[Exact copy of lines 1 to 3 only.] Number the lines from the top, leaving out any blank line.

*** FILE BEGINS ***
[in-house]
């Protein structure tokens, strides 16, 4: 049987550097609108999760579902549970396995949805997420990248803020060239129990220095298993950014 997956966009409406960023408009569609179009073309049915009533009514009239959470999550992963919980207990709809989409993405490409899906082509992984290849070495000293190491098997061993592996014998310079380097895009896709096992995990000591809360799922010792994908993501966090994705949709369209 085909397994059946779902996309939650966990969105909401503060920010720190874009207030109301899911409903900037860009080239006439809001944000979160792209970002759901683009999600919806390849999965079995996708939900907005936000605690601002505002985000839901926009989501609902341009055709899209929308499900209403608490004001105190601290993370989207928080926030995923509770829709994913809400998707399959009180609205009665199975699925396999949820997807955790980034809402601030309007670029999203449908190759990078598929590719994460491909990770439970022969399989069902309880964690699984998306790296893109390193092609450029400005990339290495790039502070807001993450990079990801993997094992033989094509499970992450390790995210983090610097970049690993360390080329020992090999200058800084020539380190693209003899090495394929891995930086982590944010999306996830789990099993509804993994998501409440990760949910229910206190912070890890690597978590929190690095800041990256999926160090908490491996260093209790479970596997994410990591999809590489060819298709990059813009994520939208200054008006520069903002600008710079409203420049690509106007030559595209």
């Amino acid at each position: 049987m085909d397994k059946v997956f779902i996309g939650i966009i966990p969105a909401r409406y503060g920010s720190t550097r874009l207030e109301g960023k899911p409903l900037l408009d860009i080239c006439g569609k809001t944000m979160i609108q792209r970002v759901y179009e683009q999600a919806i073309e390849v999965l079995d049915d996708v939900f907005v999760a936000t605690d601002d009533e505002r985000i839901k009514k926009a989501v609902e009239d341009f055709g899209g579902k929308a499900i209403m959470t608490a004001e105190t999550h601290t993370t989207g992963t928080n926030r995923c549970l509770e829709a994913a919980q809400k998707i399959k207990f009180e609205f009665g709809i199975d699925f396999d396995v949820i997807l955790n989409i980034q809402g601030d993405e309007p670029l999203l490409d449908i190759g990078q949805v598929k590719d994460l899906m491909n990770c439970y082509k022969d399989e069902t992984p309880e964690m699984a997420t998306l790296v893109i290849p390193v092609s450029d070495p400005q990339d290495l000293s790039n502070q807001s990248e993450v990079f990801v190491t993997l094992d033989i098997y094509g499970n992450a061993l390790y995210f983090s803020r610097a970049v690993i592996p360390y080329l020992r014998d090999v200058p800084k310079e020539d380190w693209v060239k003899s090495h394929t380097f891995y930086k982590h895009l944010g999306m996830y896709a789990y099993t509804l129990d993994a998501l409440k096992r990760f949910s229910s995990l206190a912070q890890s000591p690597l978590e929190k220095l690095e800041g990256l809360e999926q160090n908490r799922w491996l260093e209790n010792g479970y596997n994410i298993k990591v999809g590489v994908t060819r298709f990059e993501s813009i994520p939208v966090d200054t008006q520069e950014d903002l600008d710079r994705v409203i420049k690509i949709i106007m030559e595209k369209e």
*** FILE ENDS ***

[in-house]
């Protein structure tokens, strides 16, 4: 049987550097609108999760579902549970396995949805997420990248803020060239129990220095298993950014 997956966009409406960023408009569609179009073309049915009533009514009239959470999550992963919980207990709809989409993405490409899906082509992984290849070495000293190491098997061993592996014998310079380097895009896709096992995990000591809360799922010792994908993501966090994705949709369209 085909397994059946779902996309939650966990969105909401503060920010720190874009207030109301899911409903900037860009080239006439809001944000979160792209970002759901683009999600919806390849999965079995996708939900907005936000605690601002505002985000839901926009989501609902341009055709899209929308499900209403608490004001105190601290993370989207928080926030995923509770829709994913809400998707399959009180609205009665199975699925396999949820997807955790980034809402601030309007670029999203449908190759990078598929590719994460491909990770439970022969399989069902309880964690699984998306790296893109390193092609450029400005990339290495790039502070807001993450990079990801993997094992033989094509499970992450390790995210983090610097970049690993360390080329020992090999200058800084020539380190693209003899090495394929891995930086982590944010999306996830789990099993509804993994998501409440990760949910229910206190912070890890690597978590929190690095800041990256999926160090908490491996260093209790479970596997994410990591999809590489060819298709990059813009994520939208200054008006520069903002600008710079409203420049690509106007030559595209």
């Amino acid at each position: 049987m085909d397994k059946v997956f779902i996309g939650i966009i966990p969105a909401r409406y503060g920010s720190t550097r874009l207030e109301g960023k899911p409903l900037l408009d860009i080239c006439g569609k809001t944000m979160i609108q792209r970002v759901y179009e683009q999600a919806i073309e390849v999965l079995d049915d996708v939900f907005v999760a936000t605690d601002d009533e505002r985000i839901k009514k926009a989501v609902e009239d341009f055709g899209g579902k929308a499900i209403m959470t608490a004001e105190t999550h601290t993370t989207g992963t928080n926030r995923c549970l509770e829709a994913a919980q809400k998707i399959k207990f009180e609205f009665g709809i199975d699925f396999d396995v949820i997807l955790n989409i980034q809402g601030d993405e309007p670029l999203l490409d449908i190759g990078q949805v598929k590719d994460l899906m491909n990770c439970y082509k022969d399989e069902t992984p309880e964690m699984a997420t998306l790296v893109i290849p390193v092609s450029d070495p400005q990339d290495l000293s790039n502070q807001s990248e993450v990079f990801v190491t993997l094992d033989i098997y094509g499970n992450a061993l390790y995210f983090s803020r610097a970049v690993i592996p360390y080329l020992r014998d090999v200058p800084k310079e020539d380190w693209v060239k003899s090495h394929t380097f891995y930086k982590h895009l944010g999306m996830y896709a789990y099993t509804l129990d993994a998501l409440k096992r990760f949910s229910s995990l206190a912070q890890s000591p690597l978590e929190k220095l690095e800041g990256l809360e999926q160090n908490r799922w491996l260093e209790n010792g479970y596997n994410i298993k990591v999809g590489v994908t060819r298709f990059e993501s813009i994520p939208v966090d200054t008006q520069e950014d903002l600008d710079r994705v409203i420049k690509i949709i106007m030559e595209k369209e």